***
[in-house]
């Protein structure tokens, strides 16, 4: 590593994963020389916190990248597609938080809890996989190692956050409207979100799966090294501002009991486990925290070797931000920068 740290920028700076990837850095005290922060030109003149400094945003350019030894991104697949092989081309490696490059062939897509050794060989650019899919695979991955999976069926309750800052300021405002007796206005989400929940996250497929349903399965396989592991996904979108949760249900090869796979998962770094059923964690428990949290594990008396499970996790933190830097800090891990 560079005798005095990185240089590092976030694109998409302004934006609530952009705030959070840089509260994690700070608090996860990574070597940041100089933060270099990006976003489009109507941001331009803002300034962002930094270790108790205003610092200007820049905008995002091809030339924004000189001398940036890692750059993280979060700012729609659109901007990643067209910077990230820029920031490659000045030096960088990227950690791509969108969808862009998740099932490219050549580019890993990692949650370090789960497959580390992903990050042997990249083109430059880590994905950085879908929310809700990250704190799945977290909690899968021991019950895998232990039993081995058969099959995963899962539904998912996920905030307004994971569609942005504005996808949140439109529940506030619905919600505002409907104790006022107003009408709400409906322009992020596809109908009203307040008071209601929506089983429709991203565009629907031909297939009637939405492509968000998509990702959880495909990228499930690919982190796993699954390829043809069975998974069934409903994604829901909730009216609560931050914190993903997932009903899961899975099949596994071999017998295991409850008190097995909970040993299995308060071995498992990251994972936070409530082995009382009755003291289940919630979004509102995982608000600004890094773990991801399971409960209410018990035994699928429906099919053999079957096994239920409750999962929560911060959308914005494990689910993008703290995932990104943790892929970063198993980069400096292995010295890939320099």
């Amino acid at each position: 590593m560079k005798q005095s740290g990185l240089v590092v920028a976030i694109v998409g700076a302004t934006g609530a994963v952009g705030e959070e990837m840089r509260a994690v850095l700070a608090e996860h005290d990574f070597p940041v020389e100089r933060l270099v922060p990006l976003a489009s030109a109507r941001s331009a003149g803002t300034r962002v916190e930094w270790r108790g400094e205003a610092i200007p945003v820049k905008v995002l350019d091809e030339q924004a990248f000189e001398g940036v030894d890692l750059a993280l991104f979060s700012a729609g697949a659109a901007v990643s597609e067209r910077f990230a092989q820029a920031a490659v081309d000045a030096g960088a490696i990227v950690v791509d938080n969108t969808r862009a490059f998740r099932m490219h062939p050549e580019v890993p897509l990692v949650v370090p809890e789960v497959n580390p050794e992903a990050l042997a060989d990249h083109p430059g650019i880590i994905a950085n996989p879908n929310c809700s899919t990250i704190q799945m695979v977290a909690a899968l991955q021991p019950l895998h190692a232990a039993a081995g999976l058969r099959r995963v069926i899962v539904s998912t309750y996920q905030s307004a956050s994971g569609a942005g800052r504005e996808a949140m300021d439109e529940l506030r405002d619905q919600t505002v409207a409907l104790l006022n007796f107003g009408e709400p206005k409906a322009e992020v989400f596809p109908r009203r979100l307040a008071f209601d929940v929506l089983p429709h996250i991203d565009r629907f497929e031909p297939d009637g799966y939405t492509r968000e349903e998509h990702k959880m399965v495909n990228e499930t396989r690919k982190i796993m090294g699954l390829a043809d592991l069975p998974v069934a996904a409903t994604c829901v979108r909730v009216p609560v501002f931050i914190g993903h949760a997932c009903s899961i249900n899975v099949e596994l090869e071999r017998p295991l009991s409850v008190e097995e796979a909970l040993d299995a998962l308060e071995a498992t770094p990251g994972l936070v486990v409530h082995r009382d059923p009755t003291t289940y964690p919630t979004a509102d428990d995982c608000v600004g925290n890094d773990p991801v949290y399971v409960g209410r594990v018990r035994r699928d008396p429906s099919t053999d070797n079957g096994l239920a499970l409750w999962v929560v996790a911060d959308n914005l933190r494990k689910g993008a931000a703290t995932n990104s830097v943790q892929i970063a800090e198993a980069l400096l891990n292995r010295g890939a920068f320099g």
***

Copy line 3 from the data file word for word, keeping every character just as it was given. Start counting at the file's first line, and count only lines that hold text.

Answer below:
């Amino acid at each position: 590593m560079k005798q005095s740290g990185l240089v590092v920028a976030i694109v998409g700076a302004t934006g609530a994963v952009g705030e959070e990837m840089r509260a994690v850095l700070a608090e996860h005290d990574f070597p940041v020389e100089r933060l270099v922060p990006l976003a489009s030109a109507r941001s331009a003149g803002t300034r962002v916190e930094w270790r108790g400094e205003a610092i200007p945003v820049k905008v995002l350019d091809e030339q924004a990248f000189e001398g940036v030894d890692l750059a993280l991104f979060s700012a729609g697949a659109a901007v990643s597609e067209r910077f990230a092989q820029a920031a490659v081309d000045a030096g960088a490696i990227v950690v791509d938080n969108t969808r862009a490059f998740r099932m490219h062939p050549e580019v890993p897509l990692v949650v370090p809890e789960v497959n580390p050794e992903a990050l042997a060989d990249h083109p430059g650019i880590i994905a950085n996989p879908n929310c809700s899919t990250i704190q799945m695979v977290a909690a899968l991955q021991p019950l895998h190692a232990a039993a081995g999976l058969r099959r995963v069926i899962v539904s998912t309750y996920q905030s307004a956050s994971g569609a942005g800052r504005e996808a949140m300021d439109e529940l506030r405002d619905q919600t505002v409207a409907l104790l006022n007796f107003g009408e709400p206005k409906a322009e992020v989400f596809p109908r009203r979100l307040a008071f209601d929940v929506l089983p429709h996250i991203d565009r629907f497929e031909p297939d009637g799966y939405t492509r968000e349903e998509h990702k959880m399965v495909n990228e499930t396989r690919k982190i796993m090294g699954l390829a043809d592991l069975p998974v069934a996904a409903t994604c829901v979108r909730v009216p609560v501002f931050i914190g993903h949760a997932c009903s899961i249900n899975v099949e596994l090869e071999r017998p295991l009991s409850v008190e097995e796979a909970l040993d299995a998962l308060e071995a498992t770094p990251g994972l936070v486990v409530h082995r009382d059923p009755t003291t289940y964690p919630t979004a509102d428990d995982c608000v600004g925290n890094d773990p991801v949290y399971v409960g209410r594990v018990r035994r699928d008396p429906s099919t053999d070797n079957g096994l239920a499970l409750w999962v929560v996790a911060d959308n914005l933190r494990k689910g993008a931000a703290t995932n990104s830097v943790q892929i970063a800090e198993a980069l400096l891990n292995r010295g890939a920068f320099g």